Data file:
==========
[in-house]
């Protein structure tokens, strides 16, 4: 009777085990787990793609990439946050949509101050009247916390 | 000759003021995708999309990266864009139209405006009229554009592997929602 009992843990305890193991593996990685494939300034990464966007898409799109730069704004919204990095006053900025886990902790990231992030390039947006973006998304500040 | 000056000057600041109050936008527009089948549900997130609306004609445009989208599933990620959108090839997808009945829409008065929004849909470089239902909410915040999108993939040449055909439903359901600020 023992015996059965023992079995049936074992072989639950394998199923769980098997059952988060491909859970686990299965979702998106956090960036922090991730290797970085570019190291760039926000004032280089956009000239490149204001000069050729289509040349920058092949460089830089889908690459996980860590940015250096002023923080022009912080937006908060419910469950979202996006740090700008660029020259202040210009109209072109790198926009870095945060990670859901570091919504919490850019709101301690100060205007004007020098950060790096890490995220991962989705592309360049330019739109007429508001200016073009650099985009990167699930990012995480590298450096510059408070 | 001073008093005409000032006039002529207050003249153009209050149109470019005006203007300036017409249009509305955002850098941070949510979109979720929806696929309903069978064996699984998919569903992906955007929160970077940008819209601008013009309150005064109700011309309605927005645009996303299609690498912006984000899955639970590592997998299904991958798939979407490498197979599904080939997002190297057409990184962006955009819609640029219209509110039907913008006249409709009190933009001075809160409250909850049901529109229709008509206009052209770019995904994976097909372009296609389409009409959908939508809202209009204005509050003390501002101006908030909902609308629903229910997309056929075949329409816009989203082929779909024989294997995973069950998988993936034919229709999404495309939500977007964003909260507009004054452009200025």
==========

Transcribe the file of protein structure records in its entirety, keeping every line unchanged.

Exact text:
[in-house]
């Protein structure tokens, strides 16, 4: 009777085990787990793609990439946050949509101050009247916390 | 000759003021995708999309990266864009139209405006009229554009592997929602 009992843990305890193991593996990685494939300034990464966007898409799109730069704004919204990095006053900025886990902790990231992030390039947006973006998304500040 | 000056000057600041109050936008527009089948549900997130609306004609445009989208599933990620959108090839997808009945829409008065929004849909470089239902909410915040999108993939040449055909439903359901600020 023992015996059965023992079995049936074992072989639950394998199923769980098997059952988060491909859970686990299965979702998106956090960036922090991730290797970085570019190291760039926000004032280089956009000239490149204001000069050729289509040349920058092949460089830089889908690459996980860590940015250096002023923080022009912080937006908060419910469950979202996006740090700008660029020259202040210009109209072109790198926009870095945060990670859901570091919504919490850019709101301690100060205007004007020098950060790096890490995220991962989705592309360049330019739109007429508001200016073009650099985009990167699930990012995480590298450096510059408070 | 001073008093005409000032006039002529207050003249153009209050149109470019005006203007300036017409249009509305955002850098941070949510979109979720929806696929309903069978064996699984998919569903992906955007929160970077940008819209601008013009309150005064109700011309309605927005645009996303299609690498912006984000899955639970590592997998299904991958798939979407490498197979599904080939997002190297057409990184962006955009819609640029219209509110039907913008006249409709009190933009001075809160409250909850049901529109229709008509206009052209770019995904994976097909372009296609389409009409959908939508809202209009204005509050003390501002101006908030909902609308629903229910997309056929075949329409816009989203082929779909024989294997995973069950998988993936034919229709999404495309939500977007964003909260507009004054452009200025």